This helps give the student an opportunity to rethink an answer with a possible response of, “Oh ya, they had to go all around South America!”
Some members of my group even pointed out that the travelers could have taken the Isthmus of Panama, secured passage across the 60 miles of land, and then took their chances on finding another ship to take them from Panama to San Francisco, a much shorter trip, but one that involved the hazards of tropical disease and danger in the Panamanian forests.
“Have any of you brought money?” I asked next.
No one did. So we all had to get jobs for the long voyage.
I demonstrate with great theatrics several of the many jobs available while making the voyage:
- Swab the deck—I asked everyone to swab along with me…
- Climb up the masts to raise and lower the sails—Some were asked to climb higher!
- Patrol the oceans from sun-up to sun-down
- Scientist who collects samples both at sea and on land
- Cook meals
- Survey and draw maps
- Carpenter, a skilled woodworker
- Plugging holes
- Coiling ropes—A few had to redo the coil as it was not ship-shape!
- Spinning yarn
- Washing the deck
- Repairing rigging and sails—the Boatswain
- Going ashore for food, firewood
- Cleaning the bottom of the boat when ashore
- Written records kept by the clerk
These boats were out to sea for two to three years and had to be maintained during the long voyage, I explained.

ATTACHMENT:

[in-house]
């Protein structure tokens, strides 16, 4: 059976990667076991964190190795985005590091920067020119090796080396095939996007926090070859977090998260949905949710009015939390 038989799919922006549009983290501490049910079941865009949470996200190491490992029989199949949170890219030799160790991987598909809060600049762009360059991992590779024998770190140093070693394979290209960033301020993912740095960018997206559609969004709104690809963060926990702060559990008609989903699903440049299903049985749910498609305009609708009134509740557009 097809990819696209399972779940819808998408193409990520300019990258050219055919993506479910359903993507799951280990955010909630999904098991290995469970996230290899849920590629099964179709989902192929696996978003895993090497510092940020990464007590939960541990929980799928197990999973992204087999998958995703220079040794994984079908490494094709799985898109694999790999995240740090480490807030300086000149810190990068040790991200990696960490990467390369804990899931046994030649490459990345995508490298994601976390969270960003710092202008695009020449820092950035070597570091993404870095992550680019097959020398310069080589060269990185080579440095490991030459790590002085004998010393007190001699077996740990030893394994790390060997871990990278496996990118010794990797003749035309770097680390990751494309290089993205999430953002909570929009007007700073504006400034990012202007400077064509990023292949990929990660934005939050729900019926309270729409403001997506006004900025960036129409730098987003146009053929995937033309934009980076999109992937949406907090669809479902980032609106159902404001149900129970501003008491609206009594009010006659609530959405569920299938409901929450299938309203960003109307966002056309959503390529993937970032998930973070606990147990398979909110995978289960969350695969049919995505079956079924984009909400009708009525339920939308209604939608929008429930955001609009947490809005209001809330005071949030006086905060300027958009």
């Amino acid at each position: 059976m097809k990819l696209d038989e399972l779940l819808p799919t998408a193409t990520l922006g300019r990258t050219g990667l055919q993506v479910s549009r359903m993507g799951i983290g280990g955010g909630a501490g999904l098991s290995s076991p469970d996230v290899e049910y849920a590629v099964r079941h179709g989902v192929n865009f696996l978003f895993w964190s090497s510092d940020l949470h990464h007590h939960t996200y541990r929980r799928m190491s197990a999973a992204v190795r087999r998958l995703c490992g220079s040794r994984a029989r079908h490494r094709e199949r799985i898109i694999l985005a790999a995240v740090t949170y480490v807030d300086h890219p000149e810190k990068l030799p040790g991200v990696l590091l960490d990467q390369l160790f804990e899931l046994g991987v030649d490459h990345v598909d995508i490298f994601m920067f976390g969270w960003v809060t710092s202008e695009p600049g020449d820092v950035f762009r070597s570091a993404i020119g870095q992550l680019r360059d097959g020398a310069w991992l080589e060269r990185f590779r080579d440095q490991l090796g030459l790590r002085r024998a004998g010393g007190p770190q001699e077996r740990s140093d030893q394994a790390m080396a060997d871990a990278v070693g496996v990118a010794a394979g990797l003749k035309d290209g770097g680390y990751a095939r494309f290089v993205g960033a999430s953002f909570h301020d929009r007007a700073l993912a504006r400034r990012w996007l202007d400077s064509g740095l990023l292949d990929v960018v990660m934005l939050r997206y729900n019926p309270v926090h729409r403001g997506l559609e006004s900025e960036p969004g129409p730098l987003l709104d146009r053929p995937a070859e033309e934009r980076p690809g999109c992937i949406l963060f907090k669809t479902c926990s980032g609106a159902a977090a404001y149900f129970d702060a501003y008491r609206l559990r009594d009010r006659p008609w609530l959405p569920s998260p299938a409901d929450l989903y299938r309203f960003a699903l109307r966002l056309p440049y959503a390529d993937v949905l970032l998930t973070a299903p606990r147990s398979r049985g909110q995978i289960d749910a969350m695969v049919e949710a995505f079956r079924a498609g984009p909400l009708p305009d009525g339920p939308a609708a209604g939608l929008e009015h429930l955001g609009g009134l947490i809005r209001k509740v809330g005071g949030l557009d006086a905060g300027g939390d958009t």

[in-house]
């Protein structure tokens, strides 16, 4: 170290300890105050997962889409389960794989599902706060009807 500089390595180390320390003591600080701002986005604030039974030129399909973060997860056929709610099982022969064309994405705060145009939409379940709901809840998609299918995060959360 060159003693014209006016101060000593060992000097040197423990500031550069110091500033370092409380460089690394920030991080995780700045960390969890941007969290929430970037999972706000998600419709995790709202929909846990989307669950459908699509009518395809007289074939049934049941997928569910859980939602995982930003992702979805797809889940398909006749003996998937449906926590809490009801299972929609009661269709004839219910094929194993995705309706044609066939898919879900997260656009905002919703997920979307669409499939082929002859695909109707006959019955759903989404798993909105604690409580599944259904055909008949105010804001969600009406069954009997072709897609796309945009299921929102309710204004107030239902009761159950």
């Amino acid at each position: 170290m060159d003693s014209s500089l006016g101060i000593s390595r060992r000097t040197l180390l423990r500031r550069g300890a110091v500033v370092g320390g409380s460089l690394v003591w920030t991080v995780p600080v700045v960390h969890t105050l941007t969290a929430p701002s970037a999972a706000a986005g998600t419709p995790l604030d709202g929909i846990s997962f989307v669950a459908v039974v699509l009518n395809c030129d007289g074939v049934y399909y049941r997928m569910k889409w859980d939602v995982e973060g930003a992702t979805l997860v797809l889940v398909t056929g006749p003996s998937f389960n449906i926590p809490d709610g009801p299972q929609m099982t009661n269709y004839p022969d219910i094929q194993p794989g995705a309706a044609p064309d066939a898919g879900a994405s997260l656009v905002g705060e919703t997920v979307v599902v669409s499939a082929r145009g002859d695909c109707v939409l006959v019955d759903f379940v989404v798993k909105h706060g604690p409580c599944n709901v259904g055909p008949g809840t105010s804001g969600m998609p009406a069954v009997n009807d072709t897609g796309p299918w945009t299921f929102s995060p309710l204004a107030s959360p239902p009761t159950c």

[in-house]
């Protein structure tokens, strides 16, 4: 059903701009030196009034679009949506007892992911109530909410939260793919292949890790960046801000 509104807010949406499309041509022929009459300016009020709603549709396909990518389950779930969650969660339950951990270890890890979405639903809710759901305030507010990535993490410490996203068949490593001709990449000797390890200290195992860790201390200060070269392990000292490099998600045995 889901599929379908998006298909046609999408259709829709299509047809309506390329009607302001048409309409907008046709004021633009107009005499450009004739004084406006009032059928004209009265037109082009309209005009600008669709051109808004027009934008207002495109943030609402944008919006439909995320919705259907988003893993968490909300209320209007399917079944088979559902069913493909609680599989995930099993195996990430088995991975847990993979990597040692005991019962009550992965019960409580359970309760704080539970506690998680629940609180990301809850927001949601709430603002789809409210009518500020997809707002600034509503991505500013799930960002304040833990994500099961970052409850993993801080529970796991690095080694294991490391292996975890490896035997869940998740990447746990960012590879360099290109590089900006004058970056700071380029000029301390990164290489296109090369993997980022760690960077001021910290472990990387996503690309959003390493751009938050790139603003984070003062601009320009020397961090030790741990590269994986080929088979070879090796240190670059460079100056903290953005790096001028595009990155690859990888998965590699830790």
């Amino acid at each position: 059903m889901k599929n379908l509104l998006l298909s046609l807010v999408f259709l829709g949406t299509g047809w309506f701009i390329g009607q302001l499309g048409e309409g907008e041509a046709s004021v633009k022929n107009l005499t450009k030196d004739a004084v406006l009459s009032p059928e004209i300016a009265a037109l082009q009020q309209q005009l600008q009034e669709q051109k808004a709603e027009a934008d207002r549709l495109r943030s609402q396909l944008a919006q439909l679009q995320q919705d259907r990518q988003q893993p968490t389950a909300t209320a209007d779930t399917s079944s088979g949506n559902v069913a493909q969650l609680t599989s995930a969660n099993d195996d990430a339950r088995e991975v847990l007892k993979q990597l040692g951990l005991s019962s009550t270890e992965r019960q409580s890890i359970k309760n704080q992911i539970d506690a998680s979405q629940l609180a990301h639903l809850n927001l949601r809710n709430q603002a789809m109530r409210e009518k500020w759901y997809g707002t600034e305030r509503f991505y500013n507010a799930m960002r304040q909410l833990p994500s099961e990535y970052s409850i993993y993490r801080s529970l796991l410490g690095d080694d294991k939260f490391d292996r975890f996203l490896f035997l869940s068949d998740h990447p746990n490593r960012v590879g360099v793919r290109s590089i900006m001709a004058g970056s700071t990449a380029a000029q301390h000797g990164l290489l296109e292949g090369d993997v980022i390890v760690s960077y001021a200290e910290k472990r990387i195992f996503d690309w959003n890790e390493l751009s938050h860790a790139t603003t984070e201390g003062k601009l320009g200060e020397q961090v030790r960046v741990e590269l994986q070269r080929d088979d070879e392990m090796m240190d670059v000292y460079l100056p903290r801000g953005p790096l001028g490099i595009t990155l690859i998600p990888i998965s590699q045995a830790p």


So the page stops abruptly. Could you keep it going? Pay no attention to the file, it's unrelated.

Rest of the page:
Then I told the story of a young Spaniard, José Cardero. It is a story that all the docents learn.
“Well, José was just about your age (he was actually about 23) when he joined a ship. He was a lowly deckhand. Does anyone like to draw?” Many hands shot up.
“José loved to draw and when he wasn’t working hard, he got out his sketchpad and drew what he saw; birds that might fly by, the sails and masts or fish in the sea. On board was one job José would have loved: the ship’s illustrator and map drawer. But this job was held by another young man. Everyone always admired and talked about José’s drawings. Then on one visit to shore in Peru, the official illustrator was let go, and José got a new job!”
Then I show the students some of José’s actual drawings.
I could easily stay too long in the ship and have to find a way to transition out. So I pretended to lose my balance and bumped into the bulkhead and exclaimed, “Did you feel that?” After a brief pause, “It’s not an earthquake, it’s the peer! We’re in San Francisco! Let’s get off our ship. Careful of the water!”
We gathered outside the ship and I surveyed the gallery for an empty bay then asked the students, “Do you want to go to the Gold Fields or to San Francisco first?”
Letting the visitors decide where to go invests them in the tour.
By now I was well on my way to being settled in my tour. I was feeling pretty confident. I now had a scaffolding on which to add some more interesting twists and turns later on. Although, I was unaware at this point that I would need to add anything else.
I circled through the Gold Rush Bay, showing the group the four areas that people came from to “get rich quick,” (Europe, East Coast of North America, Asia and South America), Sam Brannan’s Store, a quick spin of the “Wheel of Fortune” and wrapped up the tour with our display of Placer Gold, which had to be replenished after it was stolen from the museum one dark and stormy night last year, well not really—but the gold was stolen!
When I finished the tour, the group gathered to give me feedback. Being an elementary school teacher, I’ve had plenty of practice in 3rd-grade theatrics, which my group noticed. “I’m not sure I could do that,” some of them said, referring to my heightened role playing.
“You mean like when I yelled out, ‘Be careful, don’t fall in the water?’”
“Yes, that was great,” someone replied.